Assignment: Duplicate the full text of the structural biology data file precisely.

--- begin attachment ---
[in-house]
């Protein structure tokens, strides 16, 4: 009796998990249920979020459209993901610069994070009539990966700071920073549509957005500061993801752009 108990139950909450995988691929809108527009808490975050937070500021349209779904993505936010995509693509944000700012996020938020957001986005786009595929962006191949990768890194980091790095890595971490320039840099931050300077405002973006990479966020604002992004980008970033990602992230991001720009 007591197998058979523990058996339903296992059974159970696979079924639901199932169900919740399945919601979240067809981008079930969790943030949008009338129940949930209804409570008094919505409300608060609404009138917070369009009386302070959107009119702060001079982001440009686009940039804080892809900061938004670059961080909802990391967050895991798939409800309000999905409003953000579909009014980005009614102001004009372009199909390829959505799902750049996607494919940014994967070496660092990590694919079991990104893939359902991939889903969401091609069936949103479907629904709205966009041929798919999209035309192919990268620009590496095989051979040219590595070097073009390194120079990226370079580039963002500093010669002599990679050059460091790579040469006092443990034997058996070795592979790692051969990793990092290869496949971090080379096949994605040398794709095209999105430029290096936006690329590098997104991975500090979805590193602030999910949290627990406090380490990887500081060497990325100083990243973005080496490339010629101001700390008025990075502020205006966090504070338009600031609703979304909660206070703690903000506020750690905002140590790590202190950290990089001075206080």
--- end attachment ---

[in-house]
């Protein structure tokens, strides 16, 4: 009796998990249920979020459209993901610069994070009539990966700071920073549509957005500061993801752009 108990139950909450995988691929809108527009808490975050937070500021349209779904993505936010995509693509944000700012996020938020957001986005786009595929962006191949990768890194980091790095890595971490320039840099931050300077405002973006990479966020604002992004980008970033990602992230991001720009 007591197998058979523990058996339903296992059974159970696979079924639901199932169900919740399945919601979240067809981008079930969790943030949008009338129940949930209804409570008094919505409300608060609404009138917070369009009386302070959107009119702060001079982001440009686009940039804080892809900061938004670059961080909802990391967050895991798939409800309000999905409003953000579909009014980005009614102001004009372009199909390829959505799902750049996607494919940014994967070496660092990590694919079991990104893939359902991939889903969401091609069936949103479907629904709205966009041929798919999209035309192919990268620009590496095989051979040219590595070097073009390194120079990226370079580039963002500093010669002599990679050059460091790579040469006092443990034997058996070795592979790692051969990793990092290869496949971090080379096949994605040398794709095209999105430029290096936006690329590098997104991975500090979805590193602030999910949290627990406090380490990887500081060497990325100083990243973005080496490339010629101001700390008025990075502020205006966090504070338009600031609703979304909660206070703690903000506020750690905002140590790590202190950290990089001075206080």